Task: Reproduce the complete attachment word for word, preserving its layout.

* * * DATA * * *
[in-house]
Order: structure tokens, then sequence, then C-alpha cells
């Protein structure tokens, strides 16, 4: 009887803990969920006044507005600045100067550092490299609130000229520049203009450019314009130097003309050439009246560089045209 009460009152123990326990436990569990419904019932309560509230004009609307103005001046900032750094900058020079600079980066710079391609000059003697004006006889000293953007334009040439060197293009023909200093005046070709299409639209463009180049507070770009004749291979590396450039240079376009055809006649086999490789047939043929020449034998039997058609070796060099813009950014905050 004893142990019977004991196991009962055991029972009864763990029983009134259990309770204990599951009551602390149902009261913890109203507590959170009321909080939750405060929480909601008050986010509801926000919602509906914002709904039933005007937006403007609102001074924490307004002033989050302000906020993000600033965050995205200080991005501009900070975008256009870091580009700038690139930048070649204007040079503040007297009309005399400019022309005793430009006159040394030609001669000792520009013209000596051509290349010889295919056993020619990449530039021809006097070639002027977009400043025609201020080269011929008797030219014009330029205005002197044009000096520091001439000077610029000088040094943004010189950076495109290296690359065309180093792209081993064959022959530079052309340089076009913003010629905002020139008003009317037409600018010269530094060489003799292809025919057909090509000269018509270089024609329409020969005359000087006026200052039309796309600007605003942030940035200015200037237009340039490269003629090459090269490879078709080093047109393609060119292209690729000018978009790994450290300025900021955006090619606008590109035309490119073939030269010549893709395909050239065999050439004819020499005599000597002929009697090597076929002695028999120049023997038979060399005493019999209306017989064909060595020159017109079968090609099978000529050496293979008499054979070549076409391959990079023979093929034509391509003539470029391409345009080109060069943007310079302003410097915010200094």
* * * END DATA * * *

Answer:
[in-house]
Order: structure tokens, then sequence, then C-alpha cells
């Protein structure tokens, strides 16, 4: 009887803990969920006044507005600045100067550092490299609130000229520049203009450019314009130097003309050439009246560089045209 009460009152123990326990436990569990419904019932309560509230004009609307103005001046900032750094900058020079600079980066710079391609000059003697004006006889000293953007334009040439060197293009023909200093005046070709299409639209463009180049507070770009004749291979590396450039240079376009055809006649086999490789047939043929020449034998039997058609070796060099813009950014905050 004893142990019977004991196991009962055991029972009864763990029983009134259990309770204990599951009551602390149902009261913890109203507590959170009321909080939750405060929480909601008050986010509801926000919602509906914002709904039933005007937006403007609102001074924490307004002033989050302000906020993000600033965050995205200080991005501009900070975008256009870091580009700038690139930048070649204007040079503040007297009309005399400019022309005793430009006159040394030609001669000792520009013209000596051509290349010889295919056993020619990449530039021809006097070639002027977009400043025609201020080269011929008797030219014009330029205005002197044009000096520091001439000077610029000088040094943004010189950076495109290296690359065309180093792209081993064959022959530079052309340089076009913003010629905002020139008003009317037409600018010269530094060489003799292809025919057909090509000269018509270089024609329409020969005359000087006026200052039309796309600007605003942030940035200015200037237009340039490269003629090459090269490879078709080093047109393609060119292209690729000018978009790994450290300025900021955006090619606008590109035309490119073939030269010549893709395909050239065999050439004819020499005599000597002929009697090597076929002695028999120049023997038979060399005493019999209306017989064909060595020159017109079968090609099978000529050496293979008499054979070549076409391959990079023979093929034509391509003539470029391409345009080109060069943007310079302003410097915010200094």